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I am just learning frobenius method in my 'math methods in physics' class. The first problem i am trying to solve is $$ x^2y''-xy'+n^2y=0$$ (where n is a constant).

I know that i have to plug in the maclaurin expansion of y which results in me getting this summation

$$y(z) = \sum_{k = 0}^{ \infty} a_kx^{(k+s)}[n^2-(k+s)+(k+s)(k+s-1)] = 0$$ [ by asserting that $$ a_0 \neq 0 $$ is non-zero i solved for s and got $$ s=1 \pm \sqrt{1-n^2} $$

Now i am stuck on how to continue to get the coefficients a_1, a_2, and so on. I remember seeing an example that solved for a recurrence relation but since every term had the same power of x when we plugged it back in we cant do that method.

How do i continue?

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Given

$$\tag 1 x^2y''-xy'+n^2y=0$$

where n is a constant, solve the DEQ by the method of Frobenius.

Method I Euler-Cauchy

We see that this is a Euler-Cauchy equation, so lets choose:

$$y = x^r \rightarrow y' = r x^{r-1} \rightarrow y'' = r(r-1)x^{r-2}$$

Plugging this back into $(1)$, yields:

$$x^2(r)(r-1)x^{r-1} - x(r)x^{r-1} + n^2 x^r = (r(r-1) + r + n^2)x^r = 0 \rightarrow r_{1,2} = 1 \pm \sqrt{1-n^2}$$

This gives us the linear combination of a solution as:

$$y(x) = c_1 x^{1 + \sqrt{1-n^2}} + c_2x^{1 - \sqrt{1-n^2}}$$

Method II Frobenius Method

Using the Method of Frobenius, we have:

$$\tag 2 y = x^s \sum_{k=0}^\infty a_k~x_k$$

This gives us:

$$\tag 3 y' = \sum_{k=0}^\infty (k+s)~ a_k~x^{k+s-1}$$

$$\tag 4 y'' = \sum_{k=0}^\infty (k+s)(k+s-1)~a_k~x^{k+s-2}$$

Now, in order to calculate the coefficients, lets set up a table of $x$ powers for each term in the DEQ as:

$$\begin{array}{c|c|c|c|c} \text{} & x^s & x^{s+1} & x^{s+2} & \ldots & x^{k+s} \\ \hline x^2 y'' & s(s-1)~a_0 & (s+1)s~a_1 & (s+2)(s+1)~a_2 & \ldots & (k+s)(k+s-1)~a_k \\ \hline -x y' & -s~a_0 & -(s+1)~a_1 & -(s+2)~ a_2 & \ldots & -(k+s)~a_k\\ \hline n^2 y & n^2~a_0 & n^2~a_1 & n^2~a_2 & \ldots & n^2~a_k \\ \hline \end{array}$$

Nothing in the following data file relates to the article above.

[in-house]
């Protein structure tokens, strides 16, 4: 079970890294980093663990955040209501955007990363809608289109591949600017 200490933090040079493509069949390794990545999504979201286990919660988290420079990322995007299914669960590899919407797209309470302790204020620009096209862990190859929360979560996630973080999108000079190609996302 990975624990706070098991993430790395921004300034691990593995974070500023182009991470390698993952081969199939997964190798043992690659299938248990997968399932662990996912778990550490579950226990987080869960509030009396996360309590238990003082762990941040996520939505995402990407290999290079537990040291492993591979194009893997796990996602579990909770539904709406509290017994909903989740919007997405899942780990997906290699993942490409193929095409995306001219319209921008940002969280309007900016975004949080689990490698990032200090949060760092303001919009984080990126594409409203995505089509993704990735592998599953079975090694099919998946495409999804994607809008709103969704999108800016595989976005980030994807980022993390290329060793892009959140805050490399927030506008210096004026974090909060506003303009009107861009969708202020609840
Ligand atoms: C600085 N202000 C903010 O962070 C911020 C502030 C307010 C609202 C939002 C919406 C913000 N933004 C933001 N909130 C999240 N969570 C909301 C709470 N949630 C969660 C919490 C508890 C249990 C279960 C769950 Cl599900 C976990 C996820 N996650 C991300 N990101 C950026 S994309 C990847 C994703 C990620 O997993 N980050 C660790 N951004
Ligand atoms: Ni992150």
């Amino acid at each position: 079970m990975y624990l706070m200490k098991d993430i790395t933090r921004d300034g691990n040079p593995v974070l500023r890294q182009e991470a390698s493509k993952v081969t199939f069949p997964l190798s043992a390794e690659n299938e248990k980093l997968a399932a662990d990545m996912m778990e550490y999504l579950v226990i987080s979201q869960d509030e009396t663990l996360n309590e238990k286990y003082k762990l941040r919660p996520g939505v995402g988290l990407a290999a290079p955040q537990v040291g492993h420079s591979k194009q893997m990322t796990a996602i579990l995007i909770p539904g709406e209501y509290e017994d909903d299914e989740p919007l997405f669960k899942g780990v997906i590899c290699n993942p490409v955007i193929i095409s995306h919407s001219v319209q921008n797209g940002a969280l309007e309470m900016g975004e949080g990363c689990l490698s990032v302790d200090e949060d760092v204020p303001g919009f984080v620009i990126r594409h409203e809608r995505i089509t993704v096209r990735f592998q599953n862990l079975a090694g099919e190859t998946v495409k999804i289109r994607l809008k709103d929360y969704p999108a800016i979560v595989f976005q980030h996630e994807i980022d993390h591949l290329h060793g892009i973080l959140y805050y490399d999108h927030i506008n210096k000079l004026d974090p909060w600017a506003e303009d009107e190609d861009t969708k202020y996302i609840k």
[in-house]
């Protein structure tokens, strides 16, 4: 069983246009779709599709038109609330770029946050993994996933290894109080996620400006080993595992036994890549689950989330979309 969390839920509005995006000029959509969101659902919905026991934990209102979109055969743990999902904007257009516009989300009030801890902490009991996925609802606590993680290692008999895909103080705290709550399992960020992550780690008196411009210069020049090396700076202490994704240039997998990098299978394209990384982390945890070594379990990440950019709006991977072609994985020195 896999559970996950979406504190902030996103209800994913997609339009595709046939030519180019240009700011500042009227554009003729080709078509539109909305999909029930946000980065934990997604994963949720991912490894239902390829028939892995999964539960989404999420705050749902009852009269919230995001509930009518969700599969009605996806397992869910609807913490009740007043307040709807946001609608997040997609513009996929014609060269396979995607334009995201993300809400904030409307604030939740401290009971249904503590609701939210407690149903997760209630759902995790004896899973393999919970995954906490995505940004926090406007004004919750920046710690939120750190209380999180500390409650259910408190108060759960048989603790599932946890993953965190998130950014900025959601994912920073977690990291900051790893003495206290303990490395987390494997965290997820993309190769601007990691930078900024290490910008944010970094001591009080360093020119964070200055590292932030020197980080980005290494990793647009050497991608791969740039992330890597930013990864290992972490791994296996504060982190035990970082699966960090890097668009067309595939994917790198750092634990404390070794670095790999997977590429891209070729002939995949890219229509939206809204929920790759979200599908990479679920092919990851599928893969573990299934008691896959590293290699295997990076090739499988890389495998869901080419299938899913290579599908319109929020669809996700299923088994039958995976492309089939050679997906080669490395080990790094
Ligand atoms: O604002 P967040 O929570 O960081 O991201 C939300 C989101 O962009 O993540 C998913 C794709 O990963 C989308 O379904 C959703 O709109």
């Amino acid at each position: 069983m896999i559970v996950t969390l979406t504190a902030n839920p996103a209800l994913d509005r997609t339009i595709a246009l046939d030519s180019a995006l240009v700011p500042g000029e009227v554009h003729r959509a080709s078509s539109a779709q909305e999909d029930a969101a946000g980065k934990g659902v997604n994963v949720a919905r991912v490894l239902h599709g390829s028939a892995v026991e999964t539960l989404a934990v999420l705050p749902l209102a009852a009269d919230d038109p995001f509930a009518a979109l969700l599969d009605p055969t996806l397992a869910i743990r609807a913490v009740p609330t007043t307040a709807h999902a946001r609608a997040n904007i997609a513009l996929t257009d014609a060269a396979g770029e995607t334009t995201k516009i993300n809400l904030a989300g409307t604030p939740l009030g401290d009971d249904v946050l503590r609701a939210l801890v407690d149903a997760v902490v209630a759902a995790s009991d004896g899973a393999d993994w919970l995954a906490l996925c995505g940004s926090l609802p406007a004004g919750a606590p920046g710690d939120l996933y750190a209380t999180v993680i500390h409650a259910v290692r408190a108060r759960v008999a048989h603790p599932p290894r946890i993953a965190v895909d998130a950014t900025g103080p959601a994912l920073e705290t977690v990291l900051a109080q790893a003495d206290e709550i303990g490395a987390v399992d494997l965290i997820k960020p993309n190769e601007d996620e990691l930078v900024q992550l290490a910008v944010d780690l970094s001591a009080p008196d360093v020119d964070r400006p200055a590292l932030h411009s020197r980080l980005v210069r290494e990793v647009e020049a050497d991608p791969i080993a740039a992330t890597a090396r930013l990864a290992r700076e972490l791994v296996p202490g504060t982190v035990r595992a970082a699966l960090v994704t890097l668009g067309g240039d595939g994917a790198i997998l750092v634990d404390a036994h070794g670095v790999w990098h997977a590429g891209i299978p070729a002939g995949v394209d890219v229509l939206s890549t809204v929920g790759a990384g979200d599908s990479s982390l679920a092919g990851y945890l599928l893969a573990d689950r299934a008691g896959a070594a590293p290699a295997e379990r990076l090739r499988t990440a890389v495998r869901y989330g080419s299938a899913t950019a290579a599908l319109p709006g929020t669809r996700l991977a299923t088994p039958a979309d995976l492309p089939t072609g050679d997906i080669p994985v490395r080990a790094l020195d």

The total coefficient of each power of $x$ must be zero. If we sum the terms in column $x^s$ for $a_0$, we get:

$$(s^2 -2s+ n^2)a_0 = 0 \rightarrow s^2 -2s+ n^2 = 0 \rightarrow s_{1,2} = 1 \pm ~\sqrt{1-n^2}$$

This equation for $s$ is called the indicial equation and we solve it to find our values of $s$.

Next, if we sum the general column for $a_k$, we get (regardless of substituting $s_{1,2}$:

$$(k^2+2 k s-2 k+s^2-2 s + n^2)~a_k = 0 \rightarrow a_k = 0$$

Since $n$ is a constant.

So, from $(1)$, we have:

$$y(x) = x^s \sum_{n=0}^\infty a_n~x_n = a_0 x^s \rightarrow y = c_1 x^{1+\sqrt{1-n^2}} + c_2x^{1-\sqrt{1-n^2}}$$

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  • $\begingroup$ Thanks for the reply! Did i calculate s incorrectly? Where exactly did i go wrong? $\endgroup$ – aaron Oct 28 '13 at 4:30
  • $\begingroup$ I cannot figure out what you did, but you might want to spend some time on these examples its.caltech.edu/~esp/acm95b/frobenius.pdf. Regards $\endgroup$ – Amzoti Oct 28 '13 at 4:32
  • $\begingroup$ I accidently wrote the problem down wrong in the original post. The DE is -xy' not +xy'. So i believe that this method is correct but the s i calculated is correct i think. But this still causes me problems in understanding how to do the problem. I believe your methodology will work again for this new value for s, but i am getting lost trying to connect your last few steps. could you explain a bit more? Thanks! $\endgroup$ – aaron Oct 28 '13 at 4:35
  • $\begingroup$ I reworked the problem. Please, when you write problems like this, double check them. This is why I stay away from these, because people make a lot of mistakes just writing the problem correctly. $\endgroup$ – Amzoti Oct 28 '13 at 5:06
  • $\begingroup$ Thanks so much! and so sorry for the typo, i could have sworn i typed it correctly, i will be more careful in the future. Could you explan the step where you sum the general column a_n? I dont see how you reduced it to what you got $\endgroup$ – aaron Oct 28 '13 at 5:08

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